Nobody is talking about Billy Beane anymore.

Moneyball hit its talking peak five years ago; the last time the Oakland Athletics managed to make the playoffs, in 2006, after winning the AL West with a 93-69 mark.

Their record dropped to 76-86 in 2007 but held steady at 75-86 and 75-87 in the next two years, respectively. In 2010, the A’s returned to .500 after finishing 81-81, nine games behind the eventual World Series runner-up Texas Rangers. 

Their consistency and moderate progression in wins masks Oakland’s transition from a middling club filled with stopgap starters and power hitting health risks on one-year deals to a franchise with reason to be excited about its future after its spoils of struggle (and free agency departure) have finally begun to show.  

Brett Anderson (22), Trevor Cahill (22), and Gio Gonzalez (25) are a trio of young starting pitchers who have reminded A’s fans of the Hudson-Zito-Mulder combination from the early part of last decade in more ways than just their handedness (oddly, two left-handers and one right-hander; Cahill, Hudson).

Cliff Pennington and Daric Barton are good young defenders, who both hit just enough to keep themselves in the lineup. Kurt Suzuki is now an experienced and solid starting catcher, going into his fifth year, who looks poised to improve his power (if you don’t believe me, watch the video on the right). 

Additionally, Hideki Matsui and Josh Willingham were acquired via free agency and trade to boost the power of the third weakest offense in baseball last year (.122 Isolated power, in front of only Houston, .115, and Seattle, .104).

Billy Beane also traded for David Dejesus of the Royals, who should play stellar defense in right field, and combine for a pest-like one-two on-base combination with center fielder Coco Crisp at the top of the lineup. 

With the No. 4 and No. 5 slots in the rotation filled by some (likely productive, and advantageous) combination of Dallas Braden, Rich Harden and Josh Outman, Beane’s next logical focus was the bullpen; a unit that finished 22nd in the league in 2010 in Fielding Independent ERA (4.19) after finishing first in the same category a year earlier (3.35).

If the A’s plan to return their bullpen to elite status, their blueprints will require the health of closer Andrew Bailey, who has a 133:37 strikeout to walk ratio in 132.1 MLB innings, but is coming off of elbow surgery during the offseason.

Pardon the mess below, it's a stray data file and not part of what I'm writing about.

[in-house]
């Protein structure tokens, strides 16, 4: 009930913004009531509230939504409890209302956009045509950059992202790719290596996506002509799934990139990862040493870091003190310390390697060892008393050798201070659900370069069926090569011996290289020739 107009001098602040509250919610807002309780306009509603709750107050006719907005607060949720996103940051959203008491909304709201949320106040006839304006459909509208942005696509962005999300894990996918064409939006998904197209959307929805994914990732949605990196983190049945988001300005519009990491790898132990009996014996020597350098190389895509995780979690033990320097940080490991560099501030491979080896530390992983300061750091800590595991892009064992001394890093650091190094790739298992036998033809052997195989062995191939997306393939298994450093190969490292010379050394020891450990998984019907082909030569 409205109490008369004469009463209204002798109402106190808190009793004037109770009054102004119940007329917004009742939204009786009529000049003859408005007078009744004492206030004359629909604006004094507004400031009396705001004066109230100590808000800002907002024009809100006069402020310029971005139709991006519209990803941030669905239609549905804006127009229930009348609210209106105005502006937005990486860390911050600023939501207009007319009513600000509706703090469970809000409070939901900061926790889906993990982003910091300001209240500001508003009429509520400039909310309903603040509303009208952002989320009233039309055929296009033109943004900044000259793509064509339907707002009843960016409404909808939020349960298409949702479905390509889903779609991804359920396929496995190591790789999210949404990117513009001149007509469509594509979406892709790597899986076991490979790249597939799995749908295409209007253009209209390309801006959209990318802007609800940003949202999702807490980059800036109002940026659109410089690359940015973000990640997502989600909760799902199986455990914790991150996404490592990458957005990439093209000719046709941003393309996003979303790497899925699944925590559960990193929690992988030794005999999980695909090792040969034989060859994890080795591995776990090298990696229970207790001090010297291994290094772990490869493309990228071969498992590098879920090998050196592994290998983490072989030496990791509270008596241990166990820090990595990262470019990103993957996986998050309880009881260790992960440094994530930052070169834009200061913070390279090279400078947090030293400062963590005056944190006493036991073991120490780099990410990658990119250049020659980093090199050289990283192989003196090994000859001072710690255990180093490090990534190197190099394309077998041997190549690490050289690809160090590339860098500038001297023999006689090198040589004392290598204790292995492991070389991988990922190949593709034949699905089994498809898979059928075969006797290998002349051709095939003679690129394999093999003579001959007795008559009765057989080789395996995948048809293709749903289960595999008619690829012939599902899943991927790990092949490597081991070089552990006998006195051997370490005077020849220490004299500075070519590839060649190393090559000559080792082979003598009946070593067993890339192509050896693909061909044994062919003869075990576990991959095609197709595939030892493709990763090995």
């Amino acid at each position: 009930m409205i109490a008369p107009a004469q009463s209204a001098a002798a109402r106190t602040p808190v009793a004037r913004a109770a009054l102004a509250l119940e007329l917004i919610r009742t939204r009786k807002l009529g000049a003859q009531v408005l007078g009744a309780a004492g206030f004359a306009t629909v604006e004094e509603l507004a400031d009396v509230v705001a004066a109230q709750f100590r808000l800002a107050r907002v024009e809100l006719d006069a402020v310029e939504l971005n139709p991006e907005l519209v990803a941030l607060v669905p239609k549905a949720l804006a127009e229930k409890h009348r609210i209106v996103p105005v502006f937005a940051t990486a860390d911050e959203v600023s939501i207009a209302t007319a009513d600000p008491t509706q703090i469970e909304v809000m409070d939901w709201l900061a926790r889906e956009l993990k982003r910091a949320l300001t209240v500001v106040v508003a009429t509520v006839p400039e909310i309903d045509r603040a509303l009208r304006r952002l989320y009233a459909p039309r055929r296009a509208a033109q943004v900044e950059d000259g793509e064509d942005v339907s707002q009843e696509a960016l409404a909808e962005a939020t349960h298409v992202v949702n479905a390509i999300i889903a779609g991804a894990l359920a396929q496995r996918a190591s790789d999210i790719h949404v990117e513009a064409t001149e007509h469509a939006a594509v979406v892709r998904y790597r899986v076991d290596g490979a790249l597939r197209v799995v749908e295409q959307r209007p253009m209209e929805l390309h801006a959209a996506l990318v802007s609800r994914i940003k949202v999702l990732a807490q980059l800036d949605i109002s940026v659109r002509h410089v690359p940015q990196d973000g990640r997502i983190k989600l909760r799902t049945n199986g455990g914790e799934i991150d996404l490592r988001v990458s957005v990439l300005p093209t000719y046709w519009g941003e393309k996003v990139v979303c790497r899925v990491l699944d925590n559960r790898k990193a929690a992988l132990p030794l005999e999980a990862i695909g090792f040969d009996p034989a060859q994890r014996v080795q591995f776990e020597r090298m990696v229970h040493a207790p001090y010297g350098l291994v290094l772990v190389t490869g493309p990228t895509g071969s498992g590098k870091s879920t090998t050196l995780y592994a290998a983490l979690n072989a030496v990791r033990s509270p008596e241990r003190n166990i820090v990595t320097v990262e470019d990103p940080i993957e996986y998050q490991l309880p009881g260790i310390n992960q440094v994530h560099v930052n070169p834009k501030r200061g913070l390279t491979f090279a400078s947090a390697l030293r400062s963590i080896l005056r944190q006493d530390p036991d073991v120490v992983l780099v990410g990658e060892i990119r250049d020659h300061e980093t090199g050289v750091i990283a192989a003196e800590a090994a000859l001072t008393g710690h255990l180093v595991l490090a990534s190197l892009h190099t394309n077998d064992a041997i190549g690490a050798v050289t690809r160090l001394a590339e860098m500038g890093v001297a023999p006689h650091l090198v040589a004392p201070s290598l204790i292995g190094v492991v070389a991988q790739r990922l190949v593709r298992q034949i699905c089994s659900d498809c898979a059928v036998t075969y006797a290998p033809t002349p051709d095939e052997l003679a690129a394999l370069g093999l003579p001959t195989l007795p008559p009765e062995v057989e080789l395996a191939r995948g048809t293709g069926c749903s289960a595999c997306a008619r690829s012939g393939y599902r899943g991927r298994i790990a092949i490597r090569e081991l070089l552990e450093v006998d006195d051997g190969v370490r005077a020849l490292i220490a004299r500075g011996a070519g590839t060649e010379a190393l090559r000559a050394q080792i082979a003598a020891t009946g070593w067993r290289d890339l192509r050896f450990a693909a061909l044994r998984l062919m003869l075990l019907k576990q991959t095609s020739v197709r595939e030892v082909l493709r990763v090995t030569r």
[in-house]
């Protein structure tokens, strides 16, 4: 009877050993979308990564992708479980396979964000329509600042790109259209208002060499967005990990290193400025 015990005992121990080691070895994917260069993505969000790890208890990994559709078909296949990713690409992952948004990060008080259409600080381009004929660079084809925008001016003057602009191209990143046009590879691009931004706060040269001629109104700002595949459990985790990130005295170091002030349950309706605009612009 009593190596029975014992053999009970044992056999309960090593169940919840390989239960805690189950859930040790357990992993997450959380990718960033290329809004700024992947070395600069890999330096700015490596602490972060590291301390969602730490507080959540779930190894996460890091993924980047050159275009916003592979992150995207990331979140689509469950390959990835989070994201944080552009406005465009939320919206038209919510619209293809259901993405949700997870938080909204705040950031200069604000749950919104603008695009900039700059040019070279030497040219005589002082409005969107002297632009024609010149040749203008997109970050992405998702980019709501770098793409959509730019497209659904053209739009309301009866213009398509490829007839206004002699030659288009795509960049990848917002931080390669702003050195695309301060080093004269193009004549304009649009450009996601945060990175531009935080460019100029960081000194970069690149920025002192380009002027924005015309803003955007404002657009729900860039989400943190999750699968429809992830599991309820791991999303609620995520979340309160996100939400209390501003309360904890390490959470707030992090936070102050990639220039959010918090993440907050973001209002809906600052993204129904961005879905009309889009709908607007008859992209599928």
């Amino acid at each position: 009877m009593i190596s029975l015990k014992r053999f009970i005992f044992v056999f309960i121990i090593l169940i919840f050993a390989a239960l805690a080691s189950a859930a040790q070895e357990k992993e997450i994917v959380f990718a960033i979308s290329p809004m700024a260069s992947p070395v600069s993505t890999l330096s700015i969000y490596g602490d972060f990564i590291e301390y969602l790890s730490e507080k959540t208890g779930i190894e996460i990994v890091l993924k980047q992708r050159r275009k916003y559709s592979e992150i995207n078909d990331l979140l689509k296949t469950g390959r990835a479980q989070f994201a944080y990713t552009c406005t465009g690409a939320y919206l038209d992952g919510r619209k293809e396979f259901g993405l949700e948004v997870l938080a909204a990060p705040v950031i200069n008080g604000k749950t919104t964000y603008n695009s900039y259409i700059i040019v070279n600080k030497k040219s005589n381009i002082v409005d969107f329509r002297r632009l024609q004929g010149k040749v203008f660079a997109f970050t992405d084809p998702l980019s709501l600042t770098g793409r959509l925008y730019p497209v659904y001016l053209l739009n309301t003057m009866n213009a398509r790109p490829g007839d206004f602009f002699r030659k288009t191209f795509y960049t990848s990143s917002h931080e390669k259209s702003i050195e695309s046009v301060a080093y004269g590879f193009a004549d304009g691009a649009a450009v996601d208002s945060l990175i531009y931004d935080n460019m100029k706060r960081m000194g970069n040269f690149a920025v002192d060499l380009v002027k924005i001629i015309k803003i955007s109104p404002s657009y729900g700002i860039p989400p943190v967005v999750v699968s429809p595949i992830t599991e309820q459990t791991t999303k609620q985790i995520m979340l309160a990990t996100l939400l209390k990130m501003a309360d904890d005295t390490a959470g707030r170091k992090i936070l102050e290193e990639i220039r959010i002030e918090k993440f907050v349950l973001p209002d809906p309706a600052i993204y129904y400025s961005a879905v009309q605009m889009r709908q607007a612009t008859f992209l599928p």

The next in line behind Bailey is likely Brian Fuentes, the former Angel who was signed this offseason as insurance (or surplus in the event Bailey is full-go). Fuentes has lost effectiveness the past few seasons, but along with the very underrated Jerry Blevins, the Athletics bullpen should be death to left-handed hitters in the late innings.  

Grant Balfour, the hard-throwing Australian with the ironic last name who was yet another of the Rays’ offseason losses, will combine with Michael Wuertz and his nasty slider as the primary setup men from the right side. B

oth are strikeout pitchers, and Balfour might be the best setup man in Oakland since Chad Bradford. Wuertz’s peripherals declined towards the end of last year, but if he rebounds, he would make for a ridiculously good fifth man out of the gate. 

Brad Ziegler, while unspectacular, is a more than serviceable middle reliever with his ability to churn groundballs and keep crooked numbers off the board. Joey Devine, the former first round pick out of NC State, is also an intriguing name. Devine is in his second year of recovery from Tommy John surgery. If he is able to return to full strength, he has closer potential, and the minor league numbers to back it up.

This collection of arms is among the most talented I have ever seen in one bullpen before the start of a season. 

Combined with an above average rotation that may soon be among the best in baseball, and a lineup capable of playing defense and hitting just enough to let their pitching win, the 2011 Oakland Athletics are the bizarro Texas Rangers. With loads of young pitching, there’s a lot to be excited about in Oakland, for both this year and the future.

Nobody is talking about Billy Beane anymore. But they will be soon. 

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